You’re being charged with a DWI. It’s a big deal – you’re facing potential jail time and serious fines. Even if it’s your first offense, you’re facing extremely severe penalties. Your insurance costs will skyrocket. Your employer may require you to report any criminal charges, meaning you may lose your job. You’ll also have to report the charge on any future job applications. A DWI may threaten your immigration status and may affect your eligibility for government benefits. Is there anything you can do to mitigate the severity of the consequences?
Some state laws allow for reduction of a DWI to a “wet reckless,” which is reckless driving involving alcohol. While still not a great thing to have on your record, a reckless driving charge is significantly less severe than a DWI. Reckless driving is driving “carelessly and heedlessly in willful or wanton disregard of the rights or safety of others.” N.C.G.S. § 20-140. It’s worth 4 points against your license; 12 points in a 3-year period results in a lose your North Carolina driving privileges. A DWI, on the other hand, means anywhere from a day to 3 years in jail and fines of up to $10,000. Is it possible to reduce a DWI to a wet reckless in North Carolina?
Wet Reckless in North Carolina
Most counties in North Carolina don’t allow for a wet reckless charge. A DWI is a DWI and there’s no two ways about it. In some counties, however, it is possible to get a wet reckless charge. However, the law makes that process extremely difficult and legal precedent makes it very unlikely. If you want to reduce your charge to a wet reckless in North Carolina, you’ll need the help of an experienced attorney.
If you’ve had prior DWI convictions, you won’t be able to get your charge reduced to a wet reckless. If you do manage to have your charge reduced and later get another DWI, your wet reckless will count as your first DWI for sentencing purposes. In other words, if you have a wet reckless and a DWI, you’ll face the penalties assigned to the state has the right to seize and sell your car.
Negotiating a DWI Charge
While it’s very difficult to have your DWI reduced to a less severe charge, you may be able to negotiate around other simultaneous charges. For example, you may be charged with a speeding violation and a reckless driving violation from the same incident as the DWI. The state wants convictions for DWIs more than for other, lesser charges. It’s worried about keeping intoxicated drivers off the streets. So, you may be able to have other charges against you dropped in exchange for pleading guilty to the DWI. Before you plead guilty to any charges, you should consult your attorney.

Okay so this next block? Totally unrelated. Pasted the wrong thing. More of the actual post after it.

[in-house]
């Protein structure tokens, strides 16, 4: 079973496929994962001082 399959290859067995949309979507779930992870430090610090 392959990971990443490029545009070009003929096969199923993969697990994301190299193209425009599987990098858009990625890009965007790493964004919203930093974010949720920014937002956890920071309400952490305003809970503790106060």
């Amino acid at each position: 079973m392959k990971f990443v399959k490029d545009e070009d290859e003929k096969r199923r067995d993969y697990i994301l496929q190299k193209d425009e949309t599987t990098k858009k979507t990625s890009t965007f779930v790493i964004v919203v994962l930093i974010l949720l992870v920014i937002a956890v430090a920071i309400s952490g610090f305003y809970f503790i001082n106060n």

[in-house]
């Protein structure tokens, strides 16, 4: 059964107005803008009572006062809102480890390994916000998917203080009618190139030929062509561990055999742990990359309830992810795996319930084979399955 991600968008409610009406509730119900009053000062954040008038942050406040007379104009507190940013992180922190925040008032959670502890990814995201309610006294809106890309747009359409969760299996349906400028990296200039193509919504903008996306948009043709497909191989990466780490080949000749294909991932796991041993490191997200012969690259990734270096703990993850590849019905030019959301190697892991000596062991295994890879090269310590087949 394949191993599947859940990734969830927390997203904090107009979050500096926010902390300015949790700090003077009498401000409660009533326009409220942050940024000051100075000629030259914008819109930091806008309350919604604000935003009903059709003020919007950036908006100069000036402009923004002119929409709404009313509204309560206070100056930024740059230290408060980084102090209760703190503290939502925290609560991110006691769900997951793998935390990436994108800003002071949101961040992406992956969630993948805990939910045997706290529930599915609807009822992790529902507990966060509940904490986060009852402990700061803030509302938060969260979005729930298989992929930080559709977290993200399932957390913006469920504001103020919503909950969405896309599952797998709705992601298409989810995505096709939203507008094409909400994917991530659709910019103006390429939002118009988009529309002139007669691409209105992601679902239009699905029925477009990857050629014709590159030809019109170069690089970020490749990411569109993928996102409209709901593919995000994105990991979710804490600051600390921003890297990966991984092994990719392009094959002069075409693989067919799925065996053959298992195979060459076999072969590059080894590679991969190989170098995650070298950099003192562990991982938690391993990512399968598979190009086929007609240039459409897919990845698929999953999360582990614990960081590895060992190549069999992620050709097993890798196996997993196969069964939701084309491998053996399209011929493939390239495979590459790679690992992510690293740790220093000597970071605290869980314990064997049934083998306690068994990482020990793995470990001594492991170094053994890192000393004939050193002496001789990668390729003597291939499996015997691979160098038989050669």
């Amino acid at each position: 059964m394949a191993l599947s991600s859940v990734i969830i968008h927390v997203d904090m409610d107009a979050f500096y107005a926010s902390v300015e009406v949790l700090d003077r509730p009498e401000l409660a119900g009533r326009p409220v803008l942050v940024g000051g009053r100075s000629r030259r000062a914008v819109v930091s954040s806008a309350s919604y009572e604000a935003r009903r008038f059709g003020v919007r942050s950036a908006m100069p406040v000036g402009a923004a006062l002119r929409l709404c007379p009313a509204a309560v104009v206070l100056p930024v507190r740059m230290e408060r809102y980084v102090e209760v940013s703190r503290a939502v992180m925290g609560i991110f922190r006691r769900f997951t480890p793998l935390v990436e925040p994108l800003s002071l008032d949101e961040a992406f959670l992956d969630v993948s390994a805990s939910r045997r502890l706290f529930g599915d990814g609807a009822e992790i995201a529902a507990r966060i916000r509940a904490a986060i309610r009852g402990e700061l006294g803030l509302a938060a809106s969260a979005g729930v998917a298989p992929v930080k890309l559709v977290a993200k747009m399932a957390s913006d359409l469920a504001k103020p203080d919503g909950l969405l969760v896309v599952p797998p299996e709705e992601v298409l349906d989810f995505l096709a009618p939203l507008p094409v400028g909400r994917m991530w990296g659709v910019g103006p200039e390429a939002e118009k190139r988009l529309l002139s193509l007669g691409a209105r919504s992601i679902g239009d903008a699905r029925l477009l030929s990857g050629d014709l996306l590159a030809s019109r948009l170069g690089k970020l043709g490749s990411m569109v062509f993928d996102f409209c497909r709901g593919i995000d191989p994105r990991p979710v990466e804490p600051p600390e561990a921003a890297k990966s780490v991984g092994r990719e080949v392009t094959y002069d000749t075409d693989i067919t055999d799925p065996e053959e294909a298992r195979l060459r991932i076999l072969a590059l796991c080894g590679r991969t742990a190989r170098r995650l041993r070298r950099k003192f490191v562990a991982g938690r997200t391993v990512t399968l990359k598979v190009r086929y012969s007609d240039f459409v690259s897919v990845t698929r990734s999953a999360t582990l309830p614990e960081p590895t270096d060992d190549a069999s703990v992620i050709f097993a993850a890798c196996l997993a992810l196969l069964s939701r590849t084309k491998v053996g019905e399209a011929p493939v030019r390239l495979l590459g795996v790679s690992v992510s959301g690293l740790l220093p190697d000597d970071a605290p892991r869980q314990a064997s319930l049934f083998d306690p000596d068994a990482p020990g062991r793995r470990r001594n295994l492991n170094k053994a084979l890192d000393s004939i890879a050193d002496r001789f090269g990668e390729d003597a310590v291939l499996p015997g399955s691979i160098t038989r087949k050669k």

What should I do if I’ve been charged with DWI?
Whenever you’ve been arrested or charged with a crime, it’s a good idea to write down everything you can remember about the arrest. What did the officers say? Why did they pull you over? Was anyone else in the car? Was anyone else on the road? Did they read you your Miranda Rights? Were they overly forceful? The details of your arrest may give you an opportunity to have your charges thrown out – the police have to follow strict procedures and a mistake may result in lesser charges or no charges at all for you.
The next step is hiring an experienced criminal attorney. If you can’t afford a private attorney, you’ll be represented by a public defender. Your attorney will help you through the process of a DWI case. She’ll get the information she needs to make her case from you and the state. If you’re offered a plea bargain, she’ll help you through that process and make sure you understand the consequences of accepting or denying it.
In all your dealings with the court, remember to be polite. A DWI is a serious offense with serious penalties – it’s in your best interest to stay on the court’s good side.
The Bottom Line
If you’re being charged with a DWI, reach out to one of our an experienced attorney for a free consultation. Remember that DWIs in North Carolina involve a complex sentencing system. The potential sentences cover a wide range of jail time and fines and your penalties can be reduced or increased due to mitigating or aggravating factors. The circumstances surrounding the particular DWI, your driving history, any prescription drugs you take regularly, and other issues can significantly alter your sentence. Your case isn’t over just because you were over the legal limit. We’ll work with you to make the most of your case and minimize any penalties.